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Much changed QPR look to avoid slip against Adams’ Port Vale – full match preview
Tuesday, 10th Aug 2010 11:46 by Clive Whittingham
Following Saturday’s thumping win against Barnsley Neil Warnock will be forced to ring the changes on Tuesday night for the visit of Port Vale in the League Cup.
Queens Park Rangers v Port Vale
Carling Cup 1st Round
Tuesday August 10, Kick Off 7.45pm
Loftus Road, London, W12
When asked to outline our respective hopes and dreams for the coming season in The Green prior to Saturday’s opener against Barnsley it was Young North who ventured to suggest that a cup run might be nice. He was, of course, immediately laughed at and sent to the bar to buy a round.
Although in recent times we have stirred slightly in this competition, beating Aston Villa on the way to Old Trafford the season before last and sliding through two rounds before giving Chelsea a run for their money last year. But no team in the country has gone as long (ten seasons) as QPR without a win in the FA Cup and however much we look forward to another crack at knock out competitions every season we never seem to have quite the right mentality to overcome a Nottingham Forest, Swansea City, Vauxhall Motors or Yeovil Town.
Leyton Orient were the last side to knock us out of this competition at this stage when John Gregory was the manager and since then we have comfortably disposed of Swindon and Exeter away from home. This time last year we even managed to win 5-0 at the real St James’ Park so maybe we’re getting better at this cup malarkey. Not good enough to win an FA Cup tie, Sheff Utd beat us in a Loftus Road replay you may recall although we were unfortunate that the tie fell during Paul Hart’s miserable spell in charge.
Tonight we have League Two opponents and are now under the guidance of a manager with good pedigree in cup competitions. As Sheffield United manager he took them to the semi finals of both major cup competitions and the play off final in the same year and that would be like watching football porn for the success starved QPR supporters. He did, however, have some notable upsets, not least our own win at Bramall Lane in 2003 when Martin Rowlands scored twice for us as a Second Division side knocking out a Blades side from the league above. United had a host of first teamers out or rested that night and QPR are likely to be missing a chunk of players from Saturday’s big win for one reason or another.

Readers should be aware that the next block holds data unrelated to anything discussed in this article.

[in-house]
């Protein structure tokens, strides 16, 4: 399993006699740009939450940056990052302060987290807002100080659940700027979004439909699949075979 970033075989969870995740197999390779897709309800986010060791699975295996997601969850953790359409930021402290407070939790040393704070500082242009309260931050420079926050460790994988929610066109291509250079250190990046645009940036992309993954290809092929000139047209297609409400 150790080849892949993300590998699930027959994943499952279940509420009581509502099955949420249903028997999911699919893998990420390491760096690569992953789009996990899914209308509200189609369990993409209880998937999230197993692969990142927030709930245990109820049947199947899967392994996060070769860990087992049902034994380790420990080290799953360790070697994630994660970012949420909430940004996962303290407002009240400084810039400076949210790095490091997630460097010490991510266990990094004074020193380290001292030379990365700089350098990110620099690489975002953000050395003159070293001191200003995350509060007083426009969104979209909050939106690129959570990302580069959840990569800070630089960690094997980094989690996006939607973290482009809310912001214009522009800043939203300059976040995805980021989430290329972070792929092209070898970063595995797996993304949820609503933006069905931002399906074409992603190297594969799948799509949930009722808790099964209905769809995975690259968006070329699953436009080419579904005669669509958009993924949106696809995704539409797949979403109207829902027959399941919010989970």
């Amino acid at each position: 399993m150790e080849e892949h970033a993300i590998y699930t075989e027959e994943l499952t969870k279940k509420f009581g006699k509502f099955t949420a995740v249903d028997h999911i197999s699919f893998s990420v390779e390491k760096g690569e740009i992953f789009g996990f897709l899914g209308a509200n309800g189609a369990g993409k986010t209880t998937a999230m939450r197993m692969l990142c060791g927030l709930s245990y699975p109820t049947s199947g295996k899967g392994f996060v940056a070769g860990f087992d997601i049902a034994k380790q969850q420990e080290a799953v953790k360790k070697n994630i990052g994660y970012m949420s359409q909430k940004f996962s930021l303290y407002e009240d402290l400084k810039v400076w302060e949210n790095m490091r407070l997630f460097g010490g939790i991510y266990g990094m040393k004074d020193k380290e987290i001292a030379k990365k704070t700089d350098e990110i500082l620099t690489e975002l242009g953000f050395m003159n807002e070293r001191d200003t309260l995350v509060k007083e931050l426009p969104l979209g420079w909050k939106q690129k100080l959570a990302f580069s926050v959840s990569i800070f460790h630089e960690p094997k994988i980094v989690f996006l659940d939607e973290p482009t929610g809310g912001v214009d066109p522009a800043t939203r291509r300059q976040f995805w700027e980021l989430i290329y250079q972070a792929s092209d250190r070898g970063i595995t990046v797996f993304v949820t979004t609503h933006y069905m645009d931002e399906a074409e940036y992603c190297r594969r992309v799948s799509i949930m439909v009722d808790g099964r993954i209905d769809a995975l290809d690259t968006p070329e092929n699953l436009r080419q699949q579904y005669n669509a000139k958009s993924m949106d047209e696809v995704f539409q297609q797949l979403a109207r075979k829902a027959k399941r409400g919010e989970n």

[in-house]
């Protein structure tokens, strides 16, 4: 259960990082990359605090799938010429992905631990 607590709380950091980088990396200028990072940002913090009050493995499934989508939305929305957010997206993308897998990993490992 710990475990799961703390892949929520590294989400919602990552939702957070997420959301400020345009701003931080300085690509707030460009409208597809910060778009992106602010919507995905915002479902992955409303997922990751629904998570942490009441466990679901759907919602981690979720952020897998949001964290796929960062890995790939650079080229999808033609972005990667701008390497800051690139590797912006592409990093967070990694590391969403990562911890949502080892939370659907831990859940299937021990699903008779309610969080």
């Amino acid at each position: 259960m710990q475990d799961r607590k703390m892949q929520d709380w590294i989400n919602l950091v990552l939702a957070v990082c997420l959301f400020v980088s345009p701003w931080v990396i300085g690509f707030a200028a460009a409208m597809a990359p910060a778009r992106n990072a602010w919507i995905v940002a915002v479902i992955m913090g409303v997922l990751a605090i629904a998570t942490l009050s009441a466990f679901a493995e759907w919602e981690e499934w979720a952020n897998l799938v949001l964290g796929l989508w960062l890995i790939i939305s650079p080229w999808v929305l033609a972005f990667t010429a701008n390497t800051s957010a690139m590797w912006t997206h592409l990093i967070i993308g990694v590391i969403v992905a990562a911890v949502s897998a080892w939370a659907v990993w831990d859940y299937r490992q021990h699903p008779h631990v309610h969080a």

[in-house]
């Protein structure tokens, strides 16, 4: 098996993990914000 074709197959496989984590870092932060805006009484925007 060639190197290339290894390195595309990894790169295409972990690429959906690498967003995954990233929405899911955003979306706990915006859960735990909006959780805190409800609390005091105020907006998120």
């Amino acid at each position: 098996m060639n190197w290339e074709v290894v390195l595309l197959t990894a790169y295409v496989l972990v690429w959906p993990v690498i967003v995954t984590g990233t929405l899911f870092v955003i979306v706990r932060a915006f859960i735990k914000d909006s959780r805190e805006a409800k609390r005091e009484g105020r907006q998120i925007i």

Against a side with an experienced manager, tipped for success in League Two this season, and winners at Bury on Saturday backed by large travelling support this could be a rather slippery banana skin if we’re not careful.
Five minutes on Port Vale
Recent History: As the Championship, and to some extent League One, has become some sort of elephants’ graveyard for those who have fallen on hard times after relegation from the Premiership so teams like Port Vale who used to bob around the second and third tiers have been forced further down the ladder. Rotherham, Gillingham, Southend, Stockport, Crewe and Bradford have all played QPR in the First Division/Championship over the last 12 years or so and all now find themselves in the basement league. As more and more sides get a shot at the Premiership, Burnley were new last year and Blackpool will surely only stay for this season, only to come straight back with parachute payments so the little guys who used to be able to come and mix it in our league are further marginalised. You wouldn’t have said Blackpool were a great deal bigger or better than Port Vale over the last twenty years looking at their attendances, stadiums and league placings and yet Pool will pocket £90 million if they lose every match this season. Vale will not pocket £90 in my lifetime.
Vale Park sands like a monument to the hard times football fell upon when they were competing higher up the ladder. When QPR fought out a famous 4-4 draw in Staffordshire back in 1997 the side stand was little more than a set of concrete steps backed by portakabins and such like. Vale, keen to keep up with those around them and maintain their status, flattened it and set sail on a new stand that would include the club offices, hospitality and changing facilities. That it still stands, more than ten years after it was started, half finished is testament to just how quickly football outside the Premiership went down the pan after the ITV Digital breakdown, and just how far Vale have fallen in the aftermath. Even if they could finish it what would be the point? They bring in 5000 people for a matchday in a ground built for four times that amount.